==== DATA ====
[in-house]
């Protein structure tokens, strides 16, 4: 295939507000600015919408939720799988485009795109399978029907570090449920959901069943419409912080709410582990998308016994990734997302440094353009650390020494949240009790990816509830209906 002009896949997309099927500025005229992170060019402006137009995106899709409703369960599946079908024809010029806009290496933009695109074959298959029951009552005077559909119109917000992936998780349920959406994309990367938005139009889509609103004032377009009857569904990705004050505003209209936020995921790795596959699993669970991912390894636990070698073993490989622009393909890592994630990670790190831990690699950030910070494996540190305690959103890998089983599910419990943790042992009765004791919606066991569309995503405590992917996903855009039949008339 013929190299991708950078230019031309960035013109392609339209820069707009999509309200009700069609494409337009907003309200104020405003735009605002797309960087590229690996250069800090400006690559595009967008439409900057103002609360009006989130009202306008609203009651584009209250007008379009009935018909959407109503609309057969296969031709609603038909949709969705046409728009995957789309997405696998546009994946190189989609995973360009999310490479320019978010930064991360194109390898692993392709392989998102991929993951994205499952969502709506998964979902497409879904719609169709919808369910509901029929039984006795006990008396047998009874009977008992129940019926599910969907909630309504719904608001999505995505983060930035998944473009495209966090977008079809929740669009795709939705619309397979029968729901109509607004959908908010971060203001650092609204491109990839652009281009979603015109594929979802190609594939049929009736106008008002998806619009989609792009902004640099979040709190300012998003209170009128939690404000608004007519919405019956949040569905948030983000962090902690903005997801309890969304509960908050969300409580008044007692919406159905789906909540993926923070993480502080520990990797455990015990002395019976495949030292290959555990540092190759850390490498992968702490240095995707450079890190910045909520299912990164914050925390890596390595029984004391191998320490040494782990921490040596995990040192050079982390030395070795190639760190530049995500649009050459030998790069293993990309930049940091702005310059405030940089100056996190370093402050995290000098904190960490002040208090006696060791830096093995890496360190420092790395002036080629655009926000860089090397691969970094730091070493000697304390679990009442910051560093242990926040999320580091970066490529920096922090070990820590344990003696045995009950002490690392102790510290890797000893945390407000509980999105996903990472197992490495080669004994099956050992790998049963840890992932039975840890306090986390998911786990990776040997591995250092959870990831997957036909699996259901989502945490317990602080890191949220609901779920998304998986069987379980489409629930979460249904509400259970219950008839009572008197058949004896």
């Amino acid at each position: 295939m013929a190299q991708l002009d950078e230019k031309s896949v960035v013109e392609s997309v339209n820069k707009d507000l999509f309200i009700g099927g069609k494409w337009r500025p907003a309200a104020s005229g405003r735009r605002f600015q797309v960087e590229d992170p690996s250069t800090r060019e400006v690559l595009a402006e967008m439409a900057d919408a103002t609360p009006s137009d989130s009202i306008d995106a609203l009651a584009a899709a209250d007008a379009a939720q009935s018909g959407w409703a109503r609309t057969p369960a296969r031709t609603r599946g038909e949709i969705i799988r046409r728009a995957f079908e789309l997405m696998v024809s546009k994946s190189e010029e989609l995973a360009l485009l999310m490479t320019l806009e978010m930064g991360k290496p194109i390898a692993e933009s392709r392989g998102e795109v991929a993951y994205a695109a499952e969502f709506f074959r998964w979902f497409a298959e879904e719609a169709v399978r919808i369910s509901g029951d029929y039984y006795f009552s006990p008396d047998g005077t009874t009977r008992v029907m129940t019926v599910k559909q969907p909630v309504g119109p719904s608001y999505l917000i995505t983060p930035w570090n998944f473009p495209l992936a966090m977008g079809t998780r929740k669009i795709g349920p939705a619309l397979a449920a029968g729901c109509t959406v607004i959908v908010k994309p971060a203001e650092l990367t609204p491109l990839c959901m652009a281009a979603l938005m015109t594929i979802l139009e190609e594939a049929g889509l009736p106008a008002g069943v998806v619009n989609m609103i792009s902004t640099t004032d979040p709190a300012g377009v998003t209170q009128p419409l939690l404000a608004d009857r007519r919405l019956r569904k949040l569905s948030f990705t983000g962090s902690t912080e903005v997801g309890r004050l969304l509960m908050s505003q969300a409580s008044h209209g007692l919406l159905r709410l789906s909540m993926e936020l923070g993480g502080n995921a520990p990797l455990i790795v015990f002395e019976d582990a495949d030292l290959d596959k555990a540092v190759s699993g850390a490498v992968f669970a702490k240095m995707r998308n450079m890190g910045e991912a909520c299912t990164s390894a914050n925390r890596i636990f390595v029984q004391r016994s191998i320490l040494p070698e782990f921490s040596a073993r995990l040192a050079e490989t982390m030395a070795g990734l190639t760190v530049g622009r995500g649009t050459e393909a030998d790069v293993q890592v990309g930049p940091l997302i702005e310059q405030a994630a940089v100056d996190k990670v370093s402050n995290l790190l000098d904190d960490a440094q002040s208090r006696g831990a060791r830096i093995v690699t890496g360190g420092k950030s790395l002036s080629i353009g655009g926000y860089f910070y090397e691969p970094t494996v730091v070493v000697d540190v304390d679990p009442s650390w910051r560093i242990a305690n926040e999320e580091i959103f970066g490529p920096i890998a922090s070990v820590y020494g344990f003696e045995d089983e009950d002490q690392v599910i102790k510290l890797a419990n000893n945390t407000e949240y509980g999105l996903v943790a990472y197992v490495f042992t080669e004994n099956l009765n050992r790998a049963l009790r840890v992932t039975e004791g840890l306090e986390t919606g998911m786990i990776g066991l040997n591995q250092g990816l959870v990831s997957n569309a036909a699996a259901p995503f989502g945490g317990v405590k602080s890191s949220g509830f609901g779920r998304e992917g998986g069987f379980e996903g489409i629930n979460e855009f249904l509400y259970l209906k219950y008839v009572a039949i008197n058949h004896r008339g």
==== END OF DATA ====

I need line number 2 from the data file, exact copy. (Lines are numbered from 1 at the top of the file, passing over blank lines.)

């Protein structure tokens, strides 16, 4: 295939507000600015919408939720799988485009795109399978029907570090449920959901069943419409912080709410582990998308016994990734997302440094353009650390020494949240009790990816509830209906 002009896949997309099927500025005229992170060019402006137009995106899709409703369960599946079908024809010029806009290496933009695109074959298959029951009552005077559909119109917000992936998780349920959406994309990367938005139009889509609103004032377009009857569904990705004050505003209209936020995921790795596959699993669970991912390894636990070698073993490989622009393909890592994630990670790190831990690699950030910070494996540190305690959103890998089983599910419990943790042992009765004791919606066991569309995503405590992917996903855009039949008339 013929190299991708950078230019031309960035013109392609339209820069707009999509309200009700069609494409337009907003309200104020405003735009605002797309960087590229690996250069800090400006690559595009967008439409900057103002609360009006989130009202306008609203009651584009209250007008379009009935018909959407109503609309057969296969031709609603038909949709969705046409728009995957789309997405696998546009994946190189989609995973360009999310490479320019978010930064991360194109390898692993392709392989998102991929993951994205499952969502709506998964979902497409879904719609169709919808369910509901029929039984006795006990008396047998009874009977008992129940019926599910969907909630309504719904608001999505995505983060930035998944473009495209966090977008079809929740669009795709939705619309397979029968729901109509607004959908908010971060203001650092609204491109990839652009281009979603015109594929979802190609594939049929009736106008008002998806619009989609792009902004640099979040709190300012998003209170009128939690404000608004007519919405019956949040569905948030983000962090902690903005997801309890969304509960908050969300409580008044007692919406159905789906909540993926923070993480502080520990990797455990015990002395019976495949030292290959555990540092190759850390490498992968702490240095995707450079890190910045909520299912990164914050925390890596390595029984004391191998320490040494782990921490040596995990040192050079982390030395070795190639760190530049995500649009050459030998790069293993990309930049940091702005310059405030940089100056996190370093402050995290000098904190960490002040208090006696060791830096093995890496360190420092790395002036080629655009926000860089090397691969970094730091070493000697304390679990009442910051560093242990926040999320580091970066490529920096922090070990820590344990003696045995009950002490690392102790510290890797000893945390407000509980999105996903990472197992490495080669004994099956050992790998049963840890992932039975840890306090986390998911786990990776040997591995250092959870990831997957036909699996259901989502945490317990602080890191949220609901779920998304998986069987379980489409629930979460249904509400259970219950008839009572008197058949004896």